Monday, February 16, 2009

A little time alone + a good night's sleep = appreciation

Rich and I went away to San Francisco for one night while a good (and brave) friend babysat our family. We had such a wonderful time together, and I am posting some pictures and details on our family blog. This weekend helped me to see a couple of things differently.

First, I love being with my husband alone. When we are alone, we can talk without being interrupted. We can hold hands and sit next to each other without someone plopping themselves right in between us. Everything is more fun with Rich, including walking around in the rain on a cold night, eating at a little city diner, and even laying around in our pajamas and reading separate books. However, as I watched the other people in the city shopping or sitting alone or dressed in perfect corporate-world outfits, I felt deeply how grateful I was to have such a fun, busy, full life with so many great people in it to go home to. I love my life and all the little (and big) people in it that demand so much of my time. I wouldn't trade it for anything in the world.

Second, I am grateful to be able to take care of all these people. I spoke last night for a long time with a friend who has had life-threatening complications after the birth of her last baby. She has five children about the same age as our five youngest. Because of her health problems, she cannot even lift her baby, who is 10 months old. She mostly can only care for herself and help with only the simplest needs of her family. What a blessing that, although it is a lot of work to take care of this big group, I am strong and healthy and able to do it.

Life is good.

Sunday, February 8, 2009

Here is what one of our daughters wrote during the Sacrament today:

I am six yere's old
Don't bug my brothers
I'll triey to ctr
becuse I know that
Jesus loves me and that
he died for me
I shood ctr becuse
I love Jesus

She also made a list of things she is going to do to be better, including ctr, not bug my brothers, and not scream at my parents. Two of the things that family members complain about is her bugging and screaming.

At the time she showed me this, I had been thinking about my own goal of using kind words with our family and how I just couldn't seem to change my behavior on my own. Reading her note gave me great insight into both her behavior and into myself as a parent. Once again, I realized that she and I are not so different. She wants to change, too. She can't do it on her own, either. She is trying, at her own level, just like I am. Except I am not the patient, long suffering, kind parent that my Father in Heaven is. He doesn't scold me when I make the same mistake over and over. He doesn't lose His patience. He doesn't get angry or throw His hands up in disgust. He just patiently tries to help me remember what I want to do and to help me change, and then He waits while I give it another try, over and over and over.

I thought of the Savior's parable on forgiveness in which a servant is forgiven of a large debt by his Lord but then fails to forgive his own fellowservant of a much smaller debt. My Father in Heaven is unfailingly patient with my inability to change, and I am like the unforgiving servant if I am not patient with my children as they struggle with their own weaknesses.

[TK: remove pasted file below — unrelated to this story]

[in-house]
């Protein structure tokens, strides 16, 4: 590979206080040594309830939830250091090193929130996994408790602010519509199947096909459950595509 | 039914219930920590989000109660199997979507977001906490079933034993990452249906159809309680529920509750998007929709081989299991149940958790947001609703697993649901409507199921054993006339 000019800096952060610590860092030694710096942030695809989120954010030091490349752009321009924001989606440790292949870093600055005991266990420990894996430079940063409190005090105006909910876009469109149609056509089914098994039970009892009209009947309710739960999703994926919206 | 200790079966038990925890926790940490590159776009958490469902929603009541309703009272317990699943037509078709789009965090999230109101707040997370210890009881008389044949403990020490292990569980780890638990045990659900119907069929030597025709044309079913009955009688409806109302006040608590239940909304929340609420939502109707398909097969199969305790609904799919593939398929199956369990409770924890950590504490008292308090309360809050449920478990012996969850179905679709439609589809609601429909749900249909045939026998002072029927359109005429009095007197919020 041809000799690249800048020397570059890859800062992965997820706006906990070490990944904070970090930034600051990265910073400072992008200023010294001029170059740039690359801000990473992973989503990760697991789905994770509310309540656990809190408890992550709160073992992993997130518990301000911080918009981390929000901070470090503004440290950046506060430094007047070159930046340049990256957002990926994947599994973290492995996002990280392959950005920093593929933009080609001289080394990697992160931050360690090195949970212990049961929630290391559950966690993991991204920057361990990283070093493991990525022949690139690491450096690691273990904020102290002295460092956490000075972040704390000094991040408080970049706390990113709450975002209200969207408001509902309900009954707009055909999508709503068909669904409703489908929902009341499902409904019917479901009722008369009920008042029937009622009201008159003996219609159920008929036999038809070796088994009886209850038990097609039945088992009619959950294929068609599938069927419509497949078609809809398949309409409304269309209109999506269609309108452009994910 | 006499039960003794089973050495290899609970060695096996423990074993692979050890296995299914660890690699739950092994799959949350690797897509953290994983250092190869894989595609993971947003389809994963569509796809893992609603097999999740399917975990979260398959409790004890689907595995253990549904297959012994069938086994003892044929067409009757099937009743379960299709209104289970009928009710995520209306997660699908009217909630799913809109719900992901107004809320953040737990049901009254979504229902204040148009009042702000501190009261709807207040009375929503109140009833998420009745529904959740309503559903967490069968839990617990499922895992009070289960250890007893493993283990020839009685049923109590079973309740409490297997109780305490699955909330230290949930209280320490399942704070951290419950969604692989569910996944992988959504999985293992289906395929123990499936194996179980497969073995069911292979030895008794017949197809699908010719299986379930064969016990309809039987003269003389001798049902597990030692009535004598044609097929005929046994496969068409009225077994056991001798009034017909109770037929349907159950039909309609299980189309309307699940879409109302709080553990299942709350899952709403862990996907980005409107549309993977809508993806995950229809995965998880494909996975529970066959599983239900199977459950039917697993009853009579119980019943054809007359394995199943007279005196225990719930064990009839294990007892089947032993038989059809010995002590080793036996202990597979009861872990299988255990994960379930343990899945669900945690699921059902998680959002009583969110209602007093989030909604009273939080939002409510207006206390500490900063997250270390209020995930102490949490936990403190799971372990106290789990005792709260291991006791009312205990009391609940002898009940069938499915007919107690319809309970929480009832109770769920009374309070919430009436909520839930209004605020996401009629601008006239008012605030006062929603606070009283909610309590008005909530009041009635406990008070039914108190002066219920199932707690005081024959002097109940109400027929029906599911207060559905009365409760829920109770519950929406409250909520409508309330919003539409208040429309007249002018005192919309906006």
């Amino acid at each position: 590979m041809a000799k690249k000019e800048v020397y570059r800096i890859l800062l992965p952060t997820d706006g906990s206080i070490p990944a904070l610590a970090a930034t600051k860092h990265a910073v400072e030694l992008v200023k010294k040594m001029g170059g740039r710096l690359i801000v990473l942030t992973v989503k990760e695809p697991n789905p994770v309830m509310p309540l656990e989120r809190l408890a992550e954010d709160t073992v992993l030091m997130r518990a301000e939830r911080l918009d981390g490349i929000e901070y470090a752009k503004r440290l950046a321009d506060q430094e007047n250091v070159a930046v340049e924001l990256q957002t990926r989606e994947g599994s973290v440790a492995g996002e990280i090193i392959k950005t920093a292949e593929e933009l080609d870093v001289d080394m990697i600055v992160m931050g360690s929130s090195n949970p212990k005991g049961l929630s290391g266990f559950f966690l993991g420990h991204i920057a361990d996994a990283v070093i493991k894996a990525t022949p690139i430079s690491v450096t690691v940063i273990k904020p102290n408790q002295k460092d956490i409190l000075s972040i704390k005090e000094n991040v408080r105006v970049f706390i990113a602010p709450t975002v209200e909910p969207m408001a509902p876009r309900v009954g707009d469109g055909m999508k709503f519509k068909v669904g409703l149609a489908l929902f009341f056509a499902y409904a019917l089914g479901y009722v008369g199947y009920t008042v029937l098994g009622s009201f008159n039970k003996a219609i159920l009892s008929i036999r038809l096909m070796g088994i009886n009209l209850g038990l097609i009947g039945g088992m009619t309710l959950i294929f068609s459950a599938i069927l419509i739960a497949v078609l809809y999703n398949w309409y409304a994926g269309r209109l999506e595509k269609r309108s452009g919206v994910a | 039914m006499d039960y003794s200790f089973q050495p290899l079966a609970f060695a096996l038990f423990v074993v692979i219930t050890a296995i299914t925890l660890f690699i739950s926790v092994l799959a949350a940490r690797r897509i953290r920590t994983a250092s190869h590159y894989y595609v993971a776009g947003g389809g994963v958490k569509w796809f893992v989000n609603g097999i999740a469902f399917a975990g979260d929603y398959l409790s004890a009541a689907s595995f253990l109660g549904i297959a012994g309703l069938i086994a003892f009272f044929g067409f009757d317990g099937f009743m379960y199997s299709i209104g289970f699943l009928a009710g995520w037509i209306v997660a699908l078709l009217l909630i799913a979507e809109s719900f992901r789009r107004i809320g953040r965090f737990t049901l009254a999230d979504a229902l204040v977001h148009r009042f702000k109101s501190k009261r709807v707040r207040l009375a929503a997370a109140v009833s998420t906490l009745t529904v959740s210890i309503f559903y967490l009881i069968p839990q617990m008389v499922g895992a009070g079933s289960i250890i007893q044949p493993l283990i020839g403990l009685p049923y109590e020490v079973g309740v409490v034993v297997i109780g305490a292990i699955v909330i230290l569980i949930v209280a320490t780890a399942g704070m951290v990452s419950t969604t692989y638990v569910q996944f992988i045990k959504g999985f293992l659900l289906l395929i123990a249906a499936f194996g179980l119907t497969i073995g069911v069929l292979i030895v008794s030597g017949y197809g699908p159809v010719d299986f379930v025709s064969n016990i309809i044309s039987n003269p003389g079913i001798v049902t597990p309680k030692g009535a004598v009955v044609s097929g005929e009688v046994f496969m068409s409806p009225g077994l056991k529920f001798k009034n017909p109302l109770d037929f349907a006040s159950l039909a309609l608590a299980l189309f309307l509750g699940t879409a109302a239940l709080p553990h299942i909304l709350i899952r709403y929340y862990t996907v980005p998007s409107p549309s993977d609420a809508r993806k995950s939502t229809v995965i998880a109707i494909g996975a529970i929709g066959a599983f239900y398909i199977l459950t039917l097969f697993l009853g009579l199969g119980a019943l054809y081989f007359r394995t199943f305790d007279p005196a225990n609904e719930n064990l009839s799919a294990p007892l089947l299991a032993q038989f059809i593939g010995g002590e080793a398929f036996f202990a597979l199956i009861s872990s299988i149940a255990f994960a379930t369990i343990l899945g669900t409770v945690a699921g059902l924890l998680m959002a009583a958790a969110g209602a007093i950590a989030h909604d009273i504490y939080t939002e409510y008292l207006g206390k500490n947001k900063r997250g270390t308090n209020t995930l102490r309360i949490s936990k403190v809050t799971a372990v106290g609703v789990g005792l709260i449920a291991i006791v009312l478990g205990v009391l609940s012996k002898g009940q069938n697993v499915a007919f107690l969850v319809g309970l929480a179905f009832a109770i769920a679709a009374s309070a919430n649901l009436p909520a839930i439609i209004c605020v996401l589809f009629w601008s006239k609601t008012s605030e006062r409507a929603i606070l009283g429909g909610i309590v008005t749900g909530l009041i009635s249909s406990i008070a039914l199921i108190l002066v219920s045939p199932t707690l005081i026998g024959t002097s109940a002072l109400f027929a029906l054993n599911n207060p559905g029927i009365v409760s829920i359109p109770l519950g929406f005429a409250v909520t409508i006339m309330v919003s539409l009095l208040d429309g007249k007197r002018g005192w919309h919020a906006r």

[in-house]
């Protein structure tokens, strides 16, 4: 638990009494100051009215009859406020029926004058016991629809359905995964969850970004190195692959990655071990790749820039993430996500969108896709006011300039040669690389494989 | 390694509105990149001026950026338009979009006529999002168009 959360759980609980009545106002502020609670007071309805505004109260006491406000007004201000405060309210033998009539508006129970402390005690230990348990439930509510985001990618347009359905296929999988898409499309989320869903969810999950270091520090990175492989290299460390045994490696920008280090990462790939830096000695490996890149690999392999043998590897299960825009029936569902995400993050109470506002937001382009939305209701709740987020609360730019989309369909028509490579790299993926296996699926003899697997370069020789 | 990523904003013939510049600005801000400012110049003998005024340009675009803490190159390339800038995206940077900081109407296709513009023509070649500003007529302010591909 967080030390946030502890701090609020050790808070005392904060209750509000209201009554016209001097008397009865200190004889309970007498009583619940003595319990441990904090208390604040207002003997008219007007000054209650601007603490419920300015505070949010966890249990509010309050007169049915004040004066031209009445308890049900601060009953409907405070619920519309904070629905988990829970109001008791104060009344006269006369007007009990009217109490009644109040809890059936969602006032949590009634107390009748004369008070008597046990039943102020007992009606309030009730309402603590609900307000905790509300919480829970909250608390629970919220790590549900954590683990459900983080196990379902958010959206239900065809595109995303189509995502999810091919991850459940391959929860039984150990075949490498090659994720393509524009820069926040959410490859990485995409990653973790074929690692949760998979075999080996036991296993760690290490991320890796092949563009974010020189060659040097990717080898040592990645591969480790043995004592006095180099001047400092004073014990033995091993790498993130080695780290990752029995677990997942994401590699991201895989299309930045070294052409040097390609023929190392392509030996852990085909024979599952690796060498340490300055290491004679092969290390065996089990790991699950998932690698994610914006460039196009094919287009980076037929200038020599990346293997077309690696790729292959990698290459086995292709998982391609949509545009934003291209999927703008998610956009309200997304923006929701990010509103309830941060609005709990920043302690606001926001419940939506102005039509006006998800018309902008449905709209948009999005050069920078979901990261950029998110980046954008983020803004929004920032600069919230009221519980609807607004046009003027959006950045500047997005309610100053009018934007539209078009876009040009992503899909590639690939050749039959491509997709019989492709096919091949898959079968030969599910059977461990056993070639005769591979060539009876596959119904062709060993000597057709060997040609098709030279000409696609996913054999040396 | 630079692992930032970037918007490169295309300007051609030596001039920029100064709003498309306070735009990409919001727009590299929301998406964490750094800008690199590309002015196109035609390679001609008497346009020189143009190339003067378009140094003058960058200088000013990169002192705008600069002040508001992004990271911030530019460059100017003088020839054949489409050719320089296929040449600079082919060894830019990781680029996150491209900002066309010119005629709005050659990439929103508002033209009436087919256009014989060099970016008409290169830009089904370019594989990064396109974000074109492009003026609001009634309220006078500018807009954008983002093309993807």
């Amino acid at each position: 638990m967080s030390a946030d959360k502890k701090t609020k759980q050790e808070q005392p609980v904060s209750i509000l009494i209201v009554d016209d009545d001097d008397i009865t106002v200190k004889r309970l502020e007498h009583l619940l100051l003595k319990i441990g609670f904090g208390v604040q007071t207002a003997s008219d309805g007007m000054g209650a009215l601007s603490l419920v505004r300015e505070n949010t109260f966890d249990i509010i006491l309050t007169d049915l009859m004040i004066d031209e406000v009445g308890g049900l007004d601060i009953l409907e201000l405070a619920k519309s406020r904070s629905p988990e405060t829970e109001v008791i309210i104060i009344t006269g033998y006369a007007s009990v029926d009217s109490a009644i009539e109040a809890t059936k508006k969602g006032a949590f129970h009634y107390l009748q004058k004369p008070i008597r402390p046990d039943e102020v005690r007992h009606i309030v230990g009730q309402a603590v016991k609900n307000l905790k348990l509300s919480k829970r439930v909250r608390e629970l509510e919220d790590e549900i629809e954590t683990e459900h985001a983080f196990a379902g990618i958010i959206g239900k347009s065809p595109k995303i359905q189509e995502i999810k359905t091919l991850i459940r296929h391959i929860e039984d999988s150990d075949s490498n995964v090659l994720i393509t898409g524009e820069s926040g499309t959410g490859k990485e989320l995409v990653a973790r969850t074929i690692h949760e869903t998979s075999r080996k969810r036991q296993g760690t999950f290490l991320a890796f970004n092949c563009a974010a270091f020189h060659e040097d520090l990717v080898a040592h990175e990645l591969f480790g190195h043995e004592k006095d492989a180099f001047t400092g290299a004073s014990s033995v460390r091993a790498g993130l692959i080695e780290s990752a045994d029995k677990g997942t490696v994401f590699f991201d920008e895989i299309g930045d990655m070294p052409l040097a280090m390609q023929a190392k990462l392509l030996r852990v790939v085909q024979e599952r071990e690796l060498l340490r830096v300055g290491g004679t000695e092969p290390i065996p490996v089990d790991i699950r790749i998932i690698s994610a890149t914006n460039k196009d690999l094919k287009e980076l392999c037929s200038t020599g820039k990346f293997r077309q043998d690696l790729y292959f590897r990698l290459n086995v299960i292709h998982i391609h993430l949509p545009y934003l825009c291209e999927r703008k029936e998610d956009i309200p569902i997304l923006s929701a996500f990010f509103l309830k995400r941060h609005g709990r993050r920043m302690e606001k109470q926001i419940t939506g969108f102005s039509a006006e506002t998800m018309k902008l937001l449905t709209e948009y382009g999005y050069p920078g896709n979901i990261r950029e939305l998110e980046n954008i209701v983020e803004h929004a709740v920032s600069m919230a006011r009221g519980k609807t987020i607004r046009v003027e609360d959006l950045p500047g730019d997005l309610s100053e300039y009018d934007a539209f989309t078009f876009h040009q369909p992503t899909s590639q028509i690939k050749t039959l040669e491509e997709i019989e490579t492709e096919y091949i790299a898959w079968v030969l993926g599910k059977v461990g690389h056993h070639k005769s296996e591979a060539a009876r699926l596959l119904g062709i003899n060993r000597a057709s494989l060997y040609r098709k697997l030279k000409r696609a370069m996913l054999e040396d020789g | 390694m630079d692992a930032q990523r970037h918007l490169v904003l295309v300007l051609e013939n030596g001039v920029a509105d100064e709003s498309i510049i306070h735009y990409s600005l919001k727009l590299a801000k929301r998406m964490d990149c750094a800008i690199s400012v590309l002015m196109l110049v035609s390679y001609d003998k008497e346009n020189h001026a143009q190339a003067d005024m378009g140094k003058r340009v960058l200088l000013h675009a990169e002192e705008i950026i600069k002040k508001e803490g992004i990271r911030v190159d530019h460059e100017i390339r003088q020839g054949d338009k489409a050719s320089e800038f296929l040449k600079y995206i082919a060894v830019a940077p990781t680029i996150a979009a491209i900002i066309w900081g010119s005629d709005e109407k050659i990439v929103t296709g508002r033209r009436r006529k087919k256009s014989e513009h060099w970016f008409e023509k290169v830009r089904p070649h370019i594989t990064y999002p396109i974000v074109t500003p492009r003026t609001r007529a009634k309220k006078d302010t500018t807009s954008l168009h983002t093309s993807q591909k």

Thursday, February 5, 2009

Great Builders

My mother-in-law sent me an article entitled "The Invisible Mother" by a woman named Charlotte, a US Embassy doctor's wife in India. Charlotte discussed the idea that we feel invisible as mothers and that our work goes unseen by most, and compared it to the makers of the great cathedrals of the world. Here is a portion of the article. (Please email me if you want me to forward the whole text.)

No one can say who built the great cathedrals--we have no record of their names. These builders gave their whole lives for a work they would never see finished. They made great sacrifices and expected no credit. The passion of their building was fueled by their faith that the eyes of God saw everything.

A legendary story... told of a rich man who came to visit a cathedral while it was being built, and he saw a workman carving a tiny bird on the inside of a beam. He was puzzled and asked the man, "Why are you spending so much time carving that bird into a beam that will be covered by the roof? No one will ever see it." And the workman replied, "Because God sees it."

It was almost as if I heard God whispering to me, 'I see you Charlotte. I see the sacrifices you make every day even when no one around you does. No act of kindness you've done, no sequin you've sewed on, no cupcake you've baked, is too small for me to notice and smile over. You are building a great cathedral , but you can't see right now what it will become.'

At times, my invisibility feels like an affliction. But it is not a disease that is erasing my life. It is the cure for the disease of my own self-centeredness. It is the anti-dote to my strong,
stubborn pride.

I keep the right perspective when I see myself as a great builder.

When I really think about it, I don't want my son to tell the friend he's bringing home for Thanksgiving, 'My mom gets up at 4 in the morning and bakes homemade pies, and then she hand bastes a turkey for three hours, and presses all the linens for the table.' That would mean I'd built a shrine or a monument to myself. I just want him to want to come home. And then, if there's anything more to say to his friend, to add, 'you're gonna love it there.'

As mothers, we're building great cathedrals. We cannot be seen if we're doing it right.